“Innovation distinguishes between a leader and a follower.” – Steve Jobs

6. In a startup, employees must have broader responsibilities compared to larger companies. Every employee should contribute work that generates tangible results on a daily basis. Apart from the CEO, who is responsible for managerial tasks, startup team members should be engaged in multiple roles. The organization should maintain a flat structure that encourages open communication and collaboration among all employees. As Jack Welch said, create a “boundaryless” environment.

7. Recruit the best people at every level as early as possible, and never settle for average employees. Average performers can hinder a startup’s progress before it even takes off.

“The best executive is the one who has sense enough to pick good men to do what he wants to be done, and self-restraint enough to keep from meddling with them while they do it.” – Theodore Roosevelt

8. Regardless of available funding, bootstrap your startup. This approach not only conserves cash, but also forces you to optimize your business model for maximum efficiency and results. It compels you to focus on the ultimate proof of a business’s viability: customers’ willingness to pay a price that generates profits. Avoid falling into the trap of relying on vanity metrics like website traffic or user registrations, as they don’t guarantee a sustainable business. The only true proof is cash paid by customers, exceeding costs by a reasonable margin—a concept known as “traction” in the eyes of venture capitalists.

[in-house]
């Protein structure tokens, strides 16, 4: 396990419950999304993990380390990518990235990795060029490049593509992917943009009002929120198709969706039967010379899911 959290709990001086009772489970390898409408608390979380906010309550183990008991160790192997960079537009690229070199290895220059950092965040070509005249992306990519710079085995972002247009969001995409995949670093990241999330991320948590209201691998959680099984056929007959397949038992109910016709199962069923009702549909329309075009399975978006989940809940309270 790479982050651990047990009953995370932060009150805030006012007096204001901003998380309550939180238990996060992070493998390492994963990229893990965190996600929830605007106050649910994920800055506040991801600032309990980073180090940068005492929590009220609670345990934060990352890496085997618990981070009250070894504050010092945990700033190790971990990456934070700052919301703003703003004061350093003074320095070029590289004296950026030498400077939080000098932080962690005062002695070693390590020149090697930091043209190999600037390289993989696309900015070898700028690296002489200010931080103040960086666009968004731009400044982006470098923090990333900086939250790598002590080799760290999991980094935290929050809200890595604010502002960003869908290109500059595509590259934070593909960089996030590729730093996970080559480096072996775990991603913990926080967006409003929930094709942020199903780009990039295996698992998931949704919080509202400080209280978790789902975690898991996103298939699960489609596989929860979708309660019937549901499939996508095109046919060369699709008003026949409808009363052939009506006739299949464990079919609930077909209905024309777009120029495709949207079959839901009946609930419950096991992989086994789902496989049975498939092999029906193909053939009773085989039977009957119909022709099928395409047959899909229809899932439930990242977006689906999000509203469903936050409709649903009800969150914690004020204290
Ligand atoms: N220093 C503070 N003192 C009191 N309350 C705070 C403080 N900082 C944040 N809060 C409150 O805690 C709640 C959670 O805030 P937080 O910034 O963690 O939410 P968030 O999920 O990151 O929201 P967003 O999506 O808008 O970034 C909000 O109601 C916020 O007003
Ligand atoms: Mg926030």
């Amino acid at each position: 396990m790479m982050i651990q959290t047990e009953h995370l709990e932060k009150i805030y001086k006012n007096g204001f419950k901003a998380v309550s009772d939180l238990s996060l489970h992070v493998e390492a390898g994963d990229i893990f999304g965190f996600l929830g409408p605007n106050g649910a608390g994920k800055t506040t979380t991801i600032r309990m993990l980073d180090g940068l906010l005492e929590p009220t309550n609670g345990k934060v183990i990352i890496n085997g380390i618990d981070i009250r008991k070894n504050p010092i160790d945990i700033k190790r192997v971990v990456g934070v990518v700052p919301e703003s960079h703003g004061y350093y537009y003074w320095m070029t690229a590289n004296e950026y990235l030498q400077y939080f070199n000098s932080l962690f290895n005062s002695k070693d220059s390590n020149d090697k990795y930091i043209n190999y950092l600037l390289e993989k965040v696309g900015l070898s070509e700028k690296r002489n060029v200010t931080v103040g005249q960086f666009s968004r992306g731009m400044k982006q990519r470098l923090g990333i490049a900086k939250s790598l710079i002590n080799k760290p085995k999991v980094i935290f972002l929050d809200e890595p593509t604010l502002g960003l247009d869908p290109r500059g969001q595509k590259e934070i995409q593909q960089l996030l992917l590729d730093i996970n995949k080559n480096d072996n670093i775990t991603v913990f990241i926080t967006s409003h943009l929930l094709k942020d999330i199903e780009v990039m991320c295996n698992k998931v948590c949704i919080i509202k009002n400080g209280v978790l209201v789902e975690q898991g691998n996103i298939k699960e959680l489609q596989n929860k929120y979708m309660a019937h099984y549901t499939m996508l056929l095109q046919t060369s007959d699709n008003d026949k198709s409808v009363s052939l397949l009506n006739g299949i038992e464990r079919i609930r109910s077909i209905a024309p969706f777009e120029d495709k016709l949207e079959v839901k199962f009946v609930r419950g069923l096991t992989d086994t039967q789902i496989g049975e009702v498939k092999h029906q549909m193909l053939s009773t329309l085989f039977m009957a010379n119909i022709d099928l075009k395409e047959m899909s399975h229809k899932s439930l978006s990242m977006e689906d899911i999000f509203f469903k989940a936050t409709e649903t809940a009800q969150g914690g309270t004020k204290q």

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9. Develop a comprehensive business plan and vision. Even if you don’t need them for fundraising purposes and discard them later, these documents will save you considerable time and money. A well-crafted business plan should be regularly updated, guiding you to:

a. Identify and narrow down your target market by creating a specific list of potential customers or applying specific filter criteria.

b. Differentiate your product or service from larger competitors, providing a unique selling proposition (USP) that is significantly better, faster, and/or cheaper for the target customer segment.

c. Gain a thorough understanding of your market and competitors through continuous competitive intelligence and market research.

d. Understand the financial dynamics of your business and determine the necessary investments in each department or area to achieve success. Run scenarios based on different pricing, sales ramps, and variables to assess your financial flexibility.